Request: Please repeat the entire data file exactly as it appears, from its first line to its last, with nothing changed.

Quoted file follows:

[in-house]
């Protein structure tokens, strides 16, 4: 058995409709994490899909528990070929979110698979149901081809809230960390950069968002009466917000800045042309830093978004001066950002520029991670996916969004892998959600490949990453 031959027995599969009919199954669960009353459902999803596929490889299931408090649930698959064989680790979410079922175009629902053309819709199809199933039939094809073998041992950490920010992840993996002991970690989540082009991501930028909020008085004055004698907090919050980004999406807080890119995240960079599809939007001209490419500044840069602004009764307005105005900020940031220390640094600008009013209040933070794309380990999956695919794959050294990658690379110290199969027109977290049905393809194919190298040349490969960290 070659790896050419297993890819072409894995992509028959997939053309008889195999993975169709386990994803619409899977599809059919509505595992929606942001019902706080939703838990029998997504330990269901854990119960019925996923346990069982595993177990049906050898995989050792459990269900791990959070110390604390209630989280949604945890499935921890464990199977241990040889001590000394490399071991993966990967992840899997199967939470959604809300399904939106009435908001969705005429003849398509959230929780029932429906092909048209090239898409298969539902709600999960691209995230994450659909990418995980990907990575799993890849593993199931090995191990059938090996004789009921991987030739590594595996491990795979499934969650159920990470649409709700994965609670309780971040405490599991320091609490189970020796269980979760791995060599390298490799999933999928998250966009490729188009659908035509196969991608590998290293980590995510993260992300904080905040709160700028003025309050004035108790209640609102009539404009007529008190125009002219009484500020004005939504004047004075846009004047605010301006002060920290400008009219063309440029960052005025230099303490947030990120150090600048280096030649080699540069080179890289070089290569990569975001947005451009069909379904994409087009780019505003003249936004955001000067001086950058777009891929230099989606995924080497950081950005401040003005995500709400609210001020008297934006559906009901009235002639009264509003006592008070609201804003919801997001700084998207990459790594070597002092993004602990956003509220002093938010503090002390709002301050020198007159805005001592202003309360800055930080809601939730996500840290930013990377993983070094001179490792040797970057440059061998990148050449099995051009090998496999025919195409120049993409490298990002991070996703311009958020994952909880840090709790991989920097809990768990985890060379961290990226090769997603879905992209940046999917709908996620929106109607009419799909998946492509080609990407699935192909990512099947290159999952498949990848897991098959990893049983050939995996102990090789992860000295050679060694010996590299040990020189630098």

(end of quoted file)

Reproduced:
[in-house]
């Protein structure tokens, strides 16, 4: 058995409709994490899909528990070929979110698979149901081809809230960390950069968002009466917000800045042309830093978004001066950002520029991670996916969004892998959600490949990453 031959027995599969009919199954669960009353459902999803596929490889299931408090649930698959064989680790979410079922175009629902053309819709199809199933039939094809073998041992950490920010992840993996002991970690989540082009991501930028909020008085004055004698907090919050980004999406807080890119995240960079599809939007001209490419500044840069602004009764307005105005900020940031220390640094600008009013209040933070794309380990999956695919794959050294990658690379110290199969027109977290049905393809194919190298040349490969960290 070659790896050419297993890819072409894995992509028959997939053309008889195999993975169709386990994803619409899977599809059919509505595992929606942001019902706080939703838990029998997504330990269901854990119960019925996923346990069982595993177990049906050898995989050792459990269900791990959070110390604390209630989280949604945890499935921890464990199977241990040889001590000394490399071991993966990967992840899997199967939470959604809300399904939106009435908001969705005429003849398509959230929780029932429906092909048209090239898409298969539902709600999960691209995230994450659909990418995980990907990575799993890849593993199931090995191990059938090996004789009921991987030739590594595996491990795979499934969650159920990470649409709700994965609670309780971040405490599991320091609490189970020796269980979760791995060599390298490799999933999928998250966009490729188009659908035509196969991608590998290293980590995510993260992300904080905040709160700028003025309050004035108790209640609102009539404009007529008190125009002219009484500020004005939504004047004075846009004047605010301006002060920290400008009219063309440029960052005025230099303490947030990120150090600048280096030649080699540069080179890289070089290569990569975001947005451009069909379904994409087009780019505003003249936004955001000067001086950058777009891929230099989606995924080497950081950005401040003005995500709400609210001020008297934006559906009901009235002639009264509003006592008070609201804003919801997001700084998207990459790594070597002092993004602990956003509220002093938010503090002390709002301050020198007159805005001592202003309360800055930080809601939730996500840290930013990377993983070094001179490792040797970057440059061998990148050449099995051009090998496999025919195409120049993409490298990002991070996703311009958020994952909880840090709790991989920097809990768990985890060379961290990226090769997603879905992209940046999917709908996620929106109607009419799909998946492509080609990407699935192909990512099947290159999952498949990848897991098959990893049983050939995996102990090789992860000295050679060694010996590299040990020189630098």